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A teen boy with glasses and a hoodie looks thoughtfully towards the sky

Eating Disorders 101: Warning Signs, Risk Factors, and Treatment

Each February, Veritas Collaborative recognizes National Eating Disorders Awareness Week with education about the illness that affects our patients and their families. The national campaign aims to increase public understanding and support for eating disorders, widespread yet often misunderstood mental health conditions.   

Nearly 30 million Americans experience an eating disorder in their lifetime. The vast majority, however, do not receive care due to stigma, misinformation, and access barriers. Increasing our understanding of these serious illnesses is crucial to improving early detection and intervention. In this blog, we provide a general overview of eating disorders, including the types, risk factors, and warning signs, as well as the importance of multidisciplinary treatment.  

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People talking to each other in a group therapy session

An Overview of Day Treatment (PHP/IOP) at Veritas Collaborative

At Veritas Collaborative, we offer a full continuum of care for people with eating disorders of all types. Ranging from inpatient to outpatient, the levels of care vary according to the level of support and structure they provide. These diverse and distinct levels support our individualized approach to treatment.

In this article, we provide an overview of day treatment options at Veritas, including both our Partial Hospitalization Program (PHP) and Intensive Outpatient Program (IOP). Learn the components of day treatment for adults, adolescents, and children and how day programs differ from other kinds of treatments on the care continuum.

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Man looking out window

What is Compulsive Overeating?

Compulsive overeating is eating an excessive amount of food but not because of hunger. When someone compulsively overeats, it is often an unhealthy and ineffective way of avoiding or distracting from difficult emotions or situations. Though engaging in the eating behavior may provide some short-term relief, ultimately it often brings physical and emotional distress, as well as feelings of shame, anger, anxiety, or fear related to food. This blog describes compulsive overeating, including its relationship to eating disorders and its common characteristics.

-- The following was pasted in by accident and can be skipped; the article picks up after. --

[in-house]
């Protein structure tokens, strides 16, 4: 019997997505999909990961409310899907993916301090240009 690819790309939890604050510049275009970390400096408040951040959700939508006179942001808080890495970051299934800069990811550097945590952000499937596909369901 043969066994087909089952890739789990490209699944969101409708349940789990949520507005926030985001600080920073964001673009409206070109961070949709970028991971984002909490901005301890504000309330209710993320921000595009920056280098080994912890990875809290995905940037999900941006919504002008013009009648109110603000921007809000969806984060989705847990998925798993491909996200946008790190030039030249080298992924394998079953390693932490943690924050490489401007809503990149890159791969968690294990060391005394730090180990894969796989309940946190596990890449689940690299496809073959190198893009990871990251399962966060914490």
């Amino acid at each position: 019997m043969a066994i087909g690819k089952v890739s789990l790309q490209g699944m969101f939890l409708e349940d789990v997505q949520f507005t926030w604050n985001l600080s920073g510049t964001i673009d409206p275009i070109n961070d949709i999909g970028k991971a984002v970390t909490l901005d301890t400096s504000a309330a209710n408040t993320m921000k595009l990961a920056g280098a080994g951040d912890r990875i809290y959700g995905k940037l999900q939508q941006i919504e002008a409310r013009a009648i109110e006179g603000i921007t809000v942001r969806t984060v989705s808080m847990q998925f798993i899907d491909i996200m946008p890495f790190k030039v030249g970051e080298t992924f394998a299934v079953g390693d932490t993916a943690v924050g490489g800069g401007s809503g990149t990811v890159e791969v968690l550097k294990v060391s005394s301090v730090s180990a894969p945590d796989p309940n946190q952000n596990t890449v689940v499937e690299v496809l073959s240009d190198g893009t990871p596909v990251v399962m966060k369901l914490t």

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Betsy Brenner

Episode 64: Healing Has No Age Limit with Betsy Brenner

Episode description: 

Betsy is a long-time tennis coach, retired hospital attorney, and the author of a memoir titled The Longest Match: Rallying to Defeat an Eating Disorder in Midlife. Her inspiring message is that it is never too late to be a work in progress. Betsy is also an eating disorder recovery speaker, advocate, and peer support mentor who shows that it is possible to heal from past trauma and become healthier in body, mind, and spirit.

In this episode of Peace Meal, Betsy discusses how she was taught to suppress her emotions growing up, how dealing with her trauma was the only way to recover from her eating disorder, and how you’re never too old to start healing. She tells us how the food she consumed as a child was completely controlled by her mother, and how that prevented her from learning how to eat intuitively. She also covers the combination of events that led to her developing an eating disorder in midlife. Betsy shares that telling her story in her memoir lifted the weight of her trauma and made her feel empowered and free. She emphasizes that you can recover, as long as you’re willing to put in the hard work and deal with the trauma you’ve experienced.

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Male looking in mirror

The Difference Between Eating Disorders and Disordered Eating

In any individual, eating disorders can be tough to notice or diagnose, especially because they are so common. Diet culture and the glorification of over-exercise may leave many warning signs of eating disorders unnoticed and are sometimes mistakenly seen as positive instead of worrisome.